Encore Green co-founder and technology president

Encore Green technology president Seth Frentheway explains the company’s new website that includes data protected by blockchain as company co-founder Marvin Nash looks on. Tom Coulter/Wyoming Tribune Eagle

CHEYENNE – After several years of planning, Encore Green Environmental received a one-time permit from the Wyoming Department of Environmental Quality earlier this month to apply treated wastewater from oil drilling to farming operations, marking a huge step in the company’s attempts to get the new technology up and running.

The WDEQ permit allows the local agricultural company to apply roughly 7,000 barrels of produced water to private farmland near Pine Bluffs. Encore Green co-founder Marvin Nash said the permit marks the project’s turn from a plan into a reality.

“Stock growers have said they see how this could work, and that it’s going to be an opportunity for agriculture to improve,” Nash said. “But without the young guns here understanding data, we could only put it on a piece of paper. But now this is scientifically proven.”

The permit issued by the WDEQ is only for the Pine Bluffs operation, with a deadline to complete the water application by the end of this year. Meanwhile, the company is waiting on a second permit to apply the treated water on the farmland of Owen Goertz, a longtime cattle rancher living northeast of Cheyenne.

Before the produced water can be reapplied, Encore Green will send the water to a third-party engineering company to test it and determine the necessary parameters to treat it. That’s where blockchain would come in, acting as a secure digital storage spot for the data collected on each project’s water and soil quality.

“The laboratory will send (the data) directly to blockchain, so they can’t say Encore Green or the oil and gas company altered the constituencies,” Nash said.

The company has also unveiled the website through which it will provide all of the water and soil data collected through its projects. Seth Frentheway, president of Encore Green’s technology branch, said the level of treatment for each project will be based on the topography of specific farmland, rather than on predetermined levels.

“We’re allowing the soil on site to be the driver of what that needs to be, not just an arbitrary happy medium,” Frentheway said. “On top of that, we have exactly mapped out the GPS locations of the area that each batch is applied, so ... we know what the constituency looked like before it went onto the ground, and we know exactly where it went.”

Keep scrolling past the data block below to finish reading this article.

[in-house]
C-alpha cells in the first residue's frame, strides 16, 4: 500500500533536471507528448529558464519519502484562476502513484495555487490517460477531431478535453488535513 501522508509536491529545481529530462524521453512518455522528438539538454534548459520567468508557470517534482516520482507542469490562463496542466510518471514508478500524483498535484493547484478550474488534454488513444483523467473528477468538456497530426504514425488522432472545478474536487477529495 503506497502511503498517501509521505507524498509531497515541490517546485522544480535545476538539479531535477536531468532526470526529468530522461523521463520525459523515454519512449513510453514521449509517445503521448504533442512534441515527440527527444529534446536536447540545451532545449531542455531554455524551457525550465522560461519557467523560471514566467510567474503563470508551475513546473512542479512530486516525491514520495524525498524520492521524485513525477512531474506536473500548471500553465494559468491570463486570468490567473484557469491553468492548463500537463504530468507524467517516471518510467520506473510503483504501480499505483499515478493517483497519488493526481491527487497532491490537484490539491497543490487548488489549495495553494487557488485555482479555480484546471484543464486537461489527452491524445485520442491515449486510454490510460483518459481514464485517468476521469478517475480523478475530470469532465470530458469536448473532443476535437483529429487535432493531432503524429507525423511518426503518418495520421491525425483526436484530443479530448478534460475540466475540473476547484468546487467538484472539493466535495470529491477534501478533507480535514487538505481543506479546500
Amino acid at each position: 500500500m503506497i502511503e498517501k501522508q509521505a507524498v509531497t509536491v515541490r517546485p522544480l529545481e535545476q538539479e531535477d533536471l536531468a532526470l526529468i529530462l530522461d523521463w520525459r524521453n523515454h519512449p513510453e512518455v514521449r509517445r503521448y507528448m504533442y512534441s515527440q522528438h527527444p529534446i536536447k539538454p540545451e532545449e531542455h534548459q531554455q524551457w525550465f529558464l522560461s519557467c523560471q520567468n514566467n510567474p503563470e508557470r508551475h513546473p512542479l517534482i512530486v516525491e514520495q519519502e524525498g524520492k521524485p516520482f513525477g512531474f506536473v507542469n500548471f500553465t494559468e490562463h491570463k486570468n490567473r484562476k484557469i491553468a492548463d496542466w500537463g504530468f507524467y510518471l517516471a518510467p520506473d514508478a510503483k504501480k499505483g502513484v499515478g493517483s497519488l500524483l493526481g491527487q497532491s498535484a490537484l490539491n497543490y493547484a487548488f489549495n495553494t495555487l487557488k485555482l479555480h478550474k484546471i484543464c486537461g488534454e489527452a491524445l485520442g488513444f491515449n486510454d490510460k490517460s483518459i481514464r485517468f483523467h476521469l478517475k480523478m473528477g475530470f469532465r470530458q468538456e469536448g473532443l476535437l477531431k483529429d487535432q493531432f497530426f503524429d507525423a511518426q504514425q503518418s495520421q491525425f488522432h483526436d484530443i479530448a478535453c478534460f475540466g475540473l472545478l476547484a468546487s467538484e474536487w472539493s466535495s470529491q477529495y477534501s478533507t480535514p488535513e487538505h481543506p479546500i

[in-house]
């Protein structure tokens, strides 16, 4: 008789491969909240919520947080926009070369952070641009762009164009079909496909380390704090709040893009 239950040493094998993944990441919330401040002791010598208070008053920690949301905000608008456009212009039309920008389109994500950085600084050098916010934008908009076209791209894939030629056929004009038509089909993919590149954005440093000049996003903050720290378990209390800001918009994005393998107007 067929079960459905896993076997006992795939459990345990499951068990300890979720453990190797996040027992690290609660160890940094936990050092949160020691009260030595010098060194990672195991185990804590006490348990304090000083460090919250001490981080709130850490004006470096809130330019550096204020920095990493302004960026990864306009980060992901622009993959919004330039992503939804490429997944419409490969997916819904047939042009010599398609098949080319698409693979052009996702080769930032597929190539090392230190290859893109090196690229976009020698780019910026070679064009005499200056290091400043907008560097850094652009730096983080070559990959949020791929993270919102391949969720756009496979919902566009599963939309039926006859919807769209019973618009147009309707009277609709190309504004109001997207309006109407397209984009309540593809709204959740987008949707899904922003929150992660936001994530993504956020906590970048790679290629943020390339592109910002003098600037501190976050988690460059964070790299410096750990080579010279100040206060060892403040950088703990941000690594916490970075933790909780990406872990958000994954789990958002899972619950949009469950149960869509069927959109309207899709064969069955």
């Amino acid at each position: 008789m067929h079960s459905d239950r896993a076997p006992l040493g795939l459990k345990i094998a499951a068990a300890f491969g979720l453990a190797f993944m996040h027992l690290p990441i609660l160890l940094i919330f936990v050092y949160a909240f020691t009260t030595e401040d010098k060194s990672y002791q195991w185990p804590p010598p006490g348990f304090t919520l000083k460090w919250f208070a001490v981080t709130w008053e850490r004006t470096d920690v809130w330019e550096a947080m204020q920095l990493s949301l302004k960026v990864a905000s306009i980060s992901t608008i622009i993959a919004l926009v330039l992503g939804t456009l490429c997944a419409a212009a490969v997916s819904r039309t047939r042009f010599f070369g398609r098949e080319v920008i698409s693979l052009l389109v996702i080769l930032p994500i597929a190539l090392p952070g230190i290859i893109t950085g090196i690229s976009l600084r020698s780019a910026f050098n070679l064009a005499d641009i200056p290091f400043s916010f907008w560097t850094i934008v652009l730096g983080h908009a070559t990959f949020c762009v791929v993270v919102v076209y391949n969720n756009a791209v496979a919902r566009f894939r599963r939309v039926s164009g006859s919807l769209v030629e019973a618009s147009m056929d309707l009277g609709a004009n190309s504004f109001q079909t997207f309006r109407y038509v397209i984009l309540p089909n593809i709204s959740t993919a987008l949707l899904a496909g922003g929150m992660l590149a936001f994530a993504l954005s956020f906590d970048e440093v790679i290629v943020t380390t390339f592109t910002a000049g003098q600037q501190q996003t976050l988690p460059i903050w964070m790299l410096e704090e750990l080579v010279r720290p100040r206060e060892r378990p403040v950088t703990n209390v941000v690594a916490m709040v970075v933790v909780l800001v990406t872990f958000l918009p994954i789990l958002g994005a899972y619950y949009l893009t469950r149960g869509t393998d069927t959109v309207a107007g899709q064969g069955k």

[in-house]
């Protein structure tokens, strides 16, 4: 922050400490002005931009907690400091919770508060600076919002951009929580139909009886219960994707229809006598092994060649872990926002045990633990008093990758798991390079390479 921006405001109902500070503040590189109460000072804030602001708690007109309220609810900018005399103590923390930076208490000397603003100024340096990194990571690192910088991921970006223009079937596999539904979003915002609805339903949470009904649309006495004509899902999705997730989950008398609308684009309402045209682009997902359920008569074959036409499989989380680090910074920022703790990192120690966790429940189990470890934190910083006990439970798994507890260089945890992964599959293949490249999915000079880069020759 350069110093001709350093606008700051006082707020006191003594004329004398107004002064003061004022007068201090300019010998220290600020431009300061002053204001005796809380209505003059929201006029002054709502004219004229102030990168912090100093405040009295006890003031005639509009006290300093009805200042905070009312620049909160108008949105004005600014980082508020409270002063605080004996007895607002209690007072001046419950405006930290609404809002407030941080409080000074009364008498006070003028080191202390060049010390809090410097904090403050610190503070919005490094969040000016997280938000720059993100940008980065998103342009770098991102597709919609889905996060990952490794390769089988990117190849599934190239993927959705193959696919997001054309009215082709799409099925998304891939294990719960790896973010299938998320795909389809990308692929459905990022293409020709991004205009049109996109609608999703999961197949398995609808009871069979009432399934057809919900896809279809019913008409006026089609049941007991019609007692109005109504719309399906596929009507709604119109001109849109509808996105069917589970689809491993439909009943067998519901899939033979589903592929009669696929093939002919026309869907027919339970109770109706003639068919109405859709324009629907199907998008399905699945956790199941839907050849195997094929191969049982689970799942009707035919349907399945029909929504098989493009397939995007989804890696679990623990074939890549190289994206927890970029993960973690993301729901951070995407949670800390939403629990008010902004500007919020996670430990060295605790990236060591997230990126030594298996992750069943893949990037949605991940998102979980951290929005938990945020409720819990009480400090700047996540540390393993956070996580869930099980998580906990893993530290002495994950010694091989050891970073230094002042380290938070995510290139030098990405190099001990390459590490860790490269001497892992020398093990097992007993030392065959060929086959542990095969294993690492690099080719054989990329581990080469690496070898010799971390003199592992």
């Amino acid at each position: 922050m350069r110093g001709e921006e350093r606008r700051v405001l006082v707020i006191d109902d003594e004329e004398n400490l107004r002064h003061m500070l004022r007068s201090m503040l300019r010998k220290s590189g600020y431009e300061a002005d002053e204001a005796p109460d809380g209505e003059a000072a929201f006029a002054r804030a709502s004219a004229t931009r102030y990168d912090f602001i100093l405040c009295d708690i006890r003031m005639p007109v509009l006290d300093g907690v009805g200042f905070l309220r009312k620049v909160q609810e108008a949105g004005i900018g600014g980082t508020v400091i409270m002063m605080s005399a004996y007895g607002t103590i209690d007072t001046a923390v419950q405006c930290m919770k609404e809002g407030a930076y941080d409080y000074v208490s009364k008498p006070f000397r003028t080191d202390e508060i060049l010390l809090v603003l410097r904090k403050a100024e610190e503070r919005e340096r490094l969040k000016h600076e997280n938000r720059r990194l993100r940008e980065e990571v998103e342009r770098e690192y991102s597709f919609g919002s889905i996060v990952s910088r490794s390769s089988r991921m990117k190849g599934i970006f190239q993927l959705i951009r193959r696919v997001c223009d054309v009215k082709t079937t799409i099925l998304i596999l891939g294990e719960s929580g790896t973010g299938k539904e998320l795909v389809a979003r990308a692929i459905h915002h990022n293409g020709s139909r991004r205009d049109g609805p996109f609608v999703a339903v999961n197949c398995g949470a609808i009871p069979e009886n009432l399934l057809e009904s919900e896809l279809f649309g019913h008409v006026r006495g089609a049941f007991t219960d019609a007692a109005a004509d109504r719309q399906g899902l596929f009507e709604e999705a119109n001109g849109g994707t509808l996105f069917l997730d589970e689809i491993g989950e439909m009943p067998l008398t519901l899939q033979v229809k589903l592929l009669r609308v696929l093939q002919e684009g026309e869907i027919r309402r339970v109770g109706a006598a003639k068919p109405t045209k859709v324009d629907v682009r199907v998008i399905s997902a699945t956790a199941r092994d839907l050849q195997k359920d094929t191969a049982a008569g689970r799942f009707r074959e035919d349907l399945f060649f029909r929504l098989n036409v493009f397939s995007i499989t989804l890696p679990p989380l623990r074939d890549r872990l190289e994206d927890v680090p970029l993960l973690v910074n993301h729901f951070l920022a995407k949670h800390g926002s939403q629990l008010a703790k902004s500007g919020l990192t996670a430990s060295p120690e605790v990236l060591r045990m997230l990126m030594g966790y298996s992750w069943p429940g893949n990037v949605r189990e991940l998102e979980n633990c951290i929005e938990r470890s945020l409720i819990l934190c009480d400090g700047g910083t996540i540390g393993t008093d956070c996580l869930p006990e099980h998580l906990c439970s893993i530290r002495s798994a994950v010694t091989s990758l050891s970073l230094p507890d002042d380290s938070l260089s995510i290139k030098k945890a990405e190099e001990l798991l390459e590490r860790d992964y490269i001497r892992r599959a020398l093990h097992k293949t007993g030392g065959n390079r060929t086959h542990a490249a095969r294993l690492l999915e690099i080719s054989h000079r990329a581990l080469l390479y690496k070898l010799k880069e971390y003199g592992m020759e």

Jim Magagna, executive vice president of the Wyoming Stock Growers Association, said while farmers have been keeping measurements of their farmland for decades, the focus on soil health is a relatively new one.

“Twenty years ago, I’d never be sitting here talking about soil,” Magagna said. “We talked about grass, but we never talked about soil. We’ve come to realize, partly through science, partly through a number of mechanisms, that the key to all of that is soil.”

The permit also includes maximum amounts for a wide range of chemicals that could be found in the byproduct water, covering everything from ammonia to zinc. It also requires Encore Green to ensure the treated water does not pool or run off the land covered by each application.

Nash also discussed the responsibility of older farmers in Wyoming to pave the way for the younger generations of farmers and ranchers – and how Encore Green’s technology could fit into that landscape.

“It’s not like we have to grow 10,000 more acres of hay,” Nash said. “If we can just double a rancher’s hay production, that’s the difference between keeping a kid at home and not keeping a kid at home.”

Magagna added that creating opportunities for younger ranchers fits into the vision of the Wyoming Stock Growers Association as it approaches its 150th anniversary in 2022.

“We can celebrate that we’ve survived for 150 years, but far more important is what are we putting in place today to move this industry in a positive way for the next 150 years,” Magagna said.

In an effort to address some of the environmental concerns raised by some in the area, Encore Green also plans to put together a citizens and scientific advisory committee for those who want to be involved in the process.

“The agriculture world has nothing to hide,” Nash said.

While its Pine Bluffs project will still need to meet discharge standards set by the WDEQ, the company will now look to begin the application allowed through its first permit in the coming months.

Tom Coulter is the Wyoming Tribune Eagle’s state government reporter. He can be reached at tcoulter@wyomingnews.com or 307-633-3124. Follow him on Twitter at @tomcoulter_.

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